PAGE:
These financial centres – Amsterdam, Dublin, Frankfurt, London, Luxembourg, Madrid, Milan and Paris – play a vital role supporting governments, companies and societies across all 27 EU member states, the analysis showed.
Non-domestic companies have raised more than €66bn of equity through share offerings in seven of the finance hubs – excluding Luxembourg – since 1980, analysis by the International Regulatory Strategy Group shows.
Europe’s governments have also enthusiastically tapped these cities for debt finance and have €4.7 trillion in sovereign bonds outstanding in the eight hubs. Notable examples include Sweden’s €14bn bond sale in London and Italy’s €18bn auction in Luxembourg.
Stuart Fraser, chairman of the City of London Corporation, which commissioned the report, said the finance industry’s positive impact often went unrecognised.
“Financial services has a multiplier effect on the economy,” he told City A.M. “Europe needs financial services to finance the growth in its economies.”
Fraser said many of Europe’s banks could struggle to raise capital needed to meet tough new Basel III capital requirements from their domestic markets alone, making it critical to have a strong network of growing financial centres.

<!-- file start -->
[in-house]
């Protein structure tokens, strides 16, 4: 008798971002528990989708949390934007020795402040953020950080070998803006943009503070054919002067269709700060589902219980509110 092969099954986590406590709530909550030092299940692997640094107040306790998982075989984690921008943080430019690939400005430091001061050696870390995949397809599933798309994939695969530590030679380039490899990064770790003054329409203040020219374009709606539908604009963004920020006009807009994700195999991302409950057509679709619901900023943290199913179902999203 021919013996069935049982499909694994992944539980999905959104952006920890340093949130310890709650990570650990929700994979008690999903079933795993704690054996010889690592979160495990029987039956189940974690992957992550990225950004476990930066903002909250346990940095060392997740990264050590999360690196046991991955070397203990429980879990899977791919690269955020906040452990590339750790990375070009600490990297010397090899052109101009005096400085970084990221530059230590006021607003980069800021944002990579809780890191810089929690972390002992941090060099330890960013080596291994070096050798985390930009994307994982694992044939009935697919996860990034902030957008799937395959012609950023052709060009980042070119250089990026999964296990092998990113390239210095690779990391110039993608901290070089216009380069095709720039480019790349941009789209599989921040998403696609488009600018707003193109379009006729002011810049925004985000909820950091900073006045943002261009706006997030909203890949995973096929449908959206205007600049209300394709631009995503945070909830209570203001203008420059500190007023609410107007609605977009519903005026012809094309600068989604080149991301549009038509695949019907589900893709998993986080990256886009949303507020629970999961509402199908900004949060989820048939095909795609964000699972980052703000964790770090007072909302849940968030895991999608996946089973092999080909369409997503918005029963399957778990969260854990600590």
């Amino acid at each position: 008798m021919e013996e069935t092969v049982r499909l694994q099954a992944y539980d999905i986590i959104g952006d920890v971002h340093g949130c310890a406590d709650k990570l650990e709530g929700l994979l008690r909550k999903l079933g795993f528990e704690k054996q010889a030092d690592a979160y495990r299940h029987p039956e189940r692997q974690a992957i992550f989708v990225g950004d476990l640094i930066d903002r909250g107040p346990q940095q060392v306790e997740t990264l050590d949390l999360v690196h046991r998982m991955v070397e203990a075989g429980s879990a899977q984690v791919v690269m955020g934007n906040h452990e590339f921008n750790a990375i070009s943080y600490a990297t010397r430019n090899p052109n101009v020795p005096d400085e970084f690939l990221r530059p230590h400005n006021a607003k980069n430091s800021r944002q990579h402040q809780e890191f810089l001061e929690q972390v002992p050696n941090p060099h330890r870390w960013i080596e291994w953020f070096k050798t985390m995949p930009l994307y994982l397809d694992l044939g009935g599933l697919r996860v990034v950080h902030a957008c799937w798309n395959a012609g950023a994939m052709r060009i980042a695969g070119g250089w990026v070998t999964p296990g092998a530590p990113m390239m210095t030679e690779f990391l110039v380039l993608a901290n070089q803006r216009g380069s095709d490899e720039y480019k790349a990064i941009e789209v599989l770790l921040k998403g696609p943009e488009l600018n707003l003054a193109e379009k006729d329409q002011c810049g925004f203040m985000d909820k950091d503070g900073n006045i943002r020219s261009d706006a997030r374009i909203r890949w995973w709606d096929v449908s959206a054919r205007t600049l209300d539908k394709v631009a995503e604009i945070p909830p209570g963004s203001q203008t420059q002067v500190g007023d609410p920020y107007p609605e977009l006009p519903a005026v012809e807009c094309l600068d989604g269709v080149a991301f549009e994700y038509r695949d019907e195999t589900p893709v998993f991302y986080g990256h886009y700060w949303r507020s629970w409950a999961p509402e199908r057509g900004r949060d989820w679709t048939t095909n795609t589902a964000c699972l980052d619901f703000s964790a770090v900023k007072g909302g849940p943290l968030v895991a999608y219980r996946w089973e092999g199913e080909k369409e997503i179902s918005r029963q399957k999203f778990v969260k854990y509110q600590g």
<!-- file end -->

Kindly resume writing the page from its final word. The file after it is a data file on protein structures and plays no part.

“Everyone in Europe has an interest in this,” he said. “We know there is some ‘London-bashing’, but we can demonstrate that the City is helping other economies and facilitates investment into other emerging European financial centres.”
London generated €62.5bn for the UK economy last year, while Paris contributed €45bn to France, the analysis showed.
The report highlighted the huge scale of growth capital raised in the cities for European businesses. More than 72,000 international corporate bonds have been issued in the eight financial centres.
It also pointed out benefits to citizens in EU member states from the pensions, savings, lending and insurance expertise in these centres.
“A well‐functioning financial sector can add around five per cent to GDP just from savings‐and‐borrowing effects,” it said, adding that if wages grew at two per cent or more, most EU states’ finance sectors had “considerable” further room for growth.
“This suggests that the common current perception that the financial sector has become ‘simply too big’ in many member states is simply a myth,” it said.